2017 North American Nakba Tour

Palestinian Voices Shed Light on “Invisible Refugees”

Annie Windholz
4 min readOct 3, 2017


On October 2nd Khawla Hammad and Amena ElAshkar spoke in Syacuse, NY as part of the North American Nakba Tour. You can watch the Syracuse event here. Khawla has been a stateless refugee in Lebanon for 69 years. At 16 years old, her Palestinian village of Kabri was ethnically cleansed and she fled her home. Now she is 84 years old, and and still a refugee in Lebanon, with no citizenship in any country at all. Khawla was accompanied by 23 year old Amena who is also a Palestinian refugee. Amena is a journalist and translator who was born as a stateless refugees in Lebanon, never living outside of the refuge camp.


In the 1800s, anti-semitism spread around Eastern Europe and Europe as a whole. In 1896 Theodor Herzl published The Jewish State, which addressed the “Jewish Problem” and became the founder of political Zionism. The Jewish State and Zionist philosophy asserted that Jewish people needed their own state, and that state would be where Palestine currently was. At that time, Palestine was occupied by the Ottoman Empire which was Muslim.

In 1905 Britain passed the “Alien Act” which banned Jewish immigration to the United Kingdom. Then in 1917 the Balfour Declaration was passed in which the British government issued support toward Jewish people creating their own state in Palestine. At this time in 1917, only 7.6% of the land in Palestine was owned by Jewish people with the rest belonging to Muslim Palestinians, thus, how was a Jewish state to materialize?

In 1947 Britain pulled out of the issue, and left Palestine’s fate in the hands of the United Nations. At this time the UN was only two years old, and didn’t know the history of the land. The UN decided to split the land in half, with 54% of the land going to the Jewish population, and 46% going to the Palestinian people. After this, Palestinians tried to defend the land that they had lost in this decision, and that’s when the massacres started.


Nakba in Arabic means “catastrophe,” and is used by Palestinians to refer to the massacres that took place in 1948 where Palestinians were killed by Jewish settlers with those who survived fleeing the country to become refugees. There were a total of 750,000 refugees at this time, creating the greatest refugee crisis in the history of the world.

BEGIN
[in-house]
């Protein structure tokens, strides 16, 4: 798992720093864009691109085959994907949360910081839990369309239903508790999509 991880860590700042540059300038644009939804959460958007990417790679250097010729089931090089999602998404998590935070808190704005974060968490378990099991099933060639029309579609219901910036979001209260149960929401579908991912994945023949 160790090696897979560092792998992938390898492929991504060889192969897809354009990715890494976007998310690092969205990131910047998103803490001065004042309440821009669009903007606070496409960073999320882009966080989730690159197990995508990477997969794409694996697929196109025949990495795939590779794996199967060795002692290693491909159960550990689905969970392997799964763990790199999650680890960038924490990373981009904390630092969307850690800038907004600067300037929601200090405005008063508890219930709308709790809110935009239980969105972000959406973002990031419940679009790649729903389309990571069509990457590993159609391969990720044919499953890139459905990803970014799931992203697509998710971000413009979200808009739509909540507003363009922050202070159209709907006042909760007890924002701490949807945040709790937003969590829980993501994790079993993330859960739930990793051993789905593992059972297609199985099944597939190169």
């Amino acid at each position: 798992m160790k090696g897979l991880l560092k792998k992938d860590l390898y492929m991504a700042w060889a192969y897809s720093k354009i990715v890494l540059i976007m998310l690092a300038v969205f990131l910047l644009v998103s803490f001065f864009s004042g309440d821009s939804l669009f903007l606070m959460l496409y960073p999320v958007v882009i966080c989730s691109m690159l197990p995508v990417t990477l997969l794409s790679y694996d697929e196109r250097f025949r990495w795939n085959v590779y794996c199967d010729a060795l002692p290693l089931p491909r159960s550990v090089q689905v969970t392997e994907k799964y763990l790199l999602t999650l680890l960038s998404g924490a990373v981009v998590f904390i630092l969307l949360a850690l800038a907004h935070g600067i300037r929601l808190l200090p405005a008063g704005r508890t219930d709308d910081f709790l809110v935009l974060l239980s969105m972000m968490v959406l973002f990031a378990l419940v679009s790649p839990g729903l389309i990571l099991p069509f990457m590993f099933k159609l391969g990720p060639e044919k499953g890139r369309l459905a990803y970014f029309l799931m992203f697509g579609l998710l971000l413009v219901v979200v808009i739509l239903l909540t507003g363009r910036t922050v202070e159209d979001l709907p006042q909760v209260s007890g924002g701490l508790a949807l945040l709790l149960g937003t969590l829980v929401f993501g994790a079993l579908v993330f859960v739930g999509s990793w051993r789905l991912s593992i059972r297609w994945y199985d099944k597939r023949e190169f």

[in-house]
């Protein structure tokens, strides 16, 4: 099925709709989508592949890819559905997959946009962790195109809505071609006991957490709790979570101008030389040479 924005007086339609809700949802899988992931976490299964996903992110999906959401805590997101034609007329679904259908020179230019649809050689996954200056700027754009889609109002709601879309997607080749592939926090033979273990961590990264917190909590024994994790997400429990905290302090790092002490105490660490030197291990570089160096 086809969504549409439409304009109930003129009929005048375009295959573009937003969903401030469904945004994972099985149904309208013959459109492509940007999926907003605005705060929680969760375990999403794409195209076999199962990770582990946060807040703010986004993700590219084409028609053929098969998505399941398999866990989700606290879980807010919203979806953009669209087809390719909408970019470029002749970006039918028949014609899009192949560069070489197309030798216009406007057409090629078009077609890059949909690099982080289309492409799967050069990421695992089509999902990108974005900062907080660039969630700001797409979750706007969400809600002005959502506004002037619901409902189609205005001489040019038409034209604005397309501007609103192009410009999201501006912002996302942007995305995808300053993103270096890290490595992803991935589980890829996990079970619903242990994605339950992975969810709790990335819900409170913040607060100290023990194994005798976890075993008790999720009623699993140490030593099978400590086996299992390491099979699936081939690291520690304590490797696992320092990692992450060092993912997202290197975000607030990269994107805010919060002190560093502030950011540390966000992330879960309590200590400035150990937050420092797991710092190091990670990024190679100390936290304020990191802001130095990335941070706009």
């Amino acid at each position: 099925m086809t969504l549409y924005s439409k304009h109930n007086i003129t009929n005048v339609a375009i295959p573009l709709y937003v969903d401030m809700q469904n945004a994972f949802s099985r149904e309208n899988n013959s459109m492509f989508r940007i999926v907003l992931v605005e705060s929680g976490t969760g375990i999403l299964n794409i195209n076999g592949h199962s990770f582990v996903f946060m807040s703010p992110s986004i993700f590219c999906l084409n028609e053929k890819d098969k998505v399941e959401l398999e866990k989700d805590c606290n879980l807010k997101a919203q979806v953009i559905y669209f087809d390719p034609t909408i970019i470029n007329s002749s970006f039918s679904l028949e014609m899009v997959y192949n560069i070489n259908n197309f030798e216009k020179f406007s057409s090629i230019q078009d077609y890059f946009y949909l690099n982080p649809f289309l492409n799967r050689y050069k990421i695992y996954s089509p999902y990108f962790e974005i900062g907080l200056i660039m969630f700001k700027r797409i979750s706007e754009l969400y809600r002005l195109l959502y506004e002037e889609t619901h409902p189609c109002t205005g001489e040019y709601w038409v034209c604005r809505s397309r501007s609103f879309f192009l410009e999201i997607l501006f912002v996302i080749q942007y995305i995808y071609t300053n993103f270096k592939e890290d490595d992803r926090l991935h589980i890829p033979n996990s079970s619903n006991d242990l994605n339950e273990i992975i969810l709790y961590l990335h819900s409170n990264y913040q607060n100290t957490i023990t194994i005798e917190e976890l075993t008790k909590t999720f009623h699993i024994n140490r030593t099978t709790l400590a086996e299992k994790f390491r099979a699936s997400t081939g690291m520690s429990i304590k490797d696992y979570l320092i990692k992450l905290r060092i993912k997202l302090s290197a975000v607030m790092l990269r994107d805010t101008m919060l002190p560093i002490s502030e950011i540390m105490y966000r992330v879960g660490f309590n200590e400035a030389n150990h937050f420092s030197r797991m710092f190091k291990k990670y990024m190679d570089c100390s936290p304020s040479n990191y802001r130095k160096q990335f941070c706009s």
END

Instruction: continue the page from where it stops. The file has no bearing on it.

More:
Khawla, who lived through this time, spoke in Arabic while Amena interpreted for the audience. Khawla spoke about how the Jewish settlers and the Palestinians lived peacefully at this time- even celebrating weddings together. In 1948 though, this changed when Jewish people took over her village. It was such a departure from the way things had been she said that she could hardly believe it.

From Baddawi- a graphic novel telling the story of a Palestinian refugee boy

Attacks on Refugee Camps

After Nakba, the UN issued a declaration for the “Right of Return” for Palestinian refugees in the diaspora (in Jordan, Lebanon and Syria) to return to their home country. This encouraged Israel to invade Lebanon and repeatedly attack the Palestinian refugee camps in an attempt to further ethnically cleanse the population. During this time three of Khawla’s children were killed along with many others.

Current Day

Life in refugee camps around the world is much the same regardless of population: refugees are unable to get work legally, they are unable to leave the camp and interact with the general population of the country they are in, and they are unable to get good healthcare, education and food. In the Palestinian refugee camps where Khalwa and Amena live, they have to buy tap water outside the camp because the local water is not good to drink. Also, no building materials are allowed into the camp, so no new properties can be built.

Currently today, there are 12 refugee camps in Lebanon, with 15 unofficial Palestinian gatherings in the country. The biggest camp, Ain ElHelweh, in the country is 1 square mile with 100,000 people living within it. It is known as the “capitol of the Diaspora.” Amena explained that she and her Palestinian community does not want to be resettled in another country, she wants to return to Palestine. The only other citizenships she would take would be American, Canadian or European because they are the only countries that allow travel to Palestine.

The US sends 11 million dollars a day to Israel. So the way that Israel treats Palestinians is an American issue as well, since the US funds a large part of its actions.

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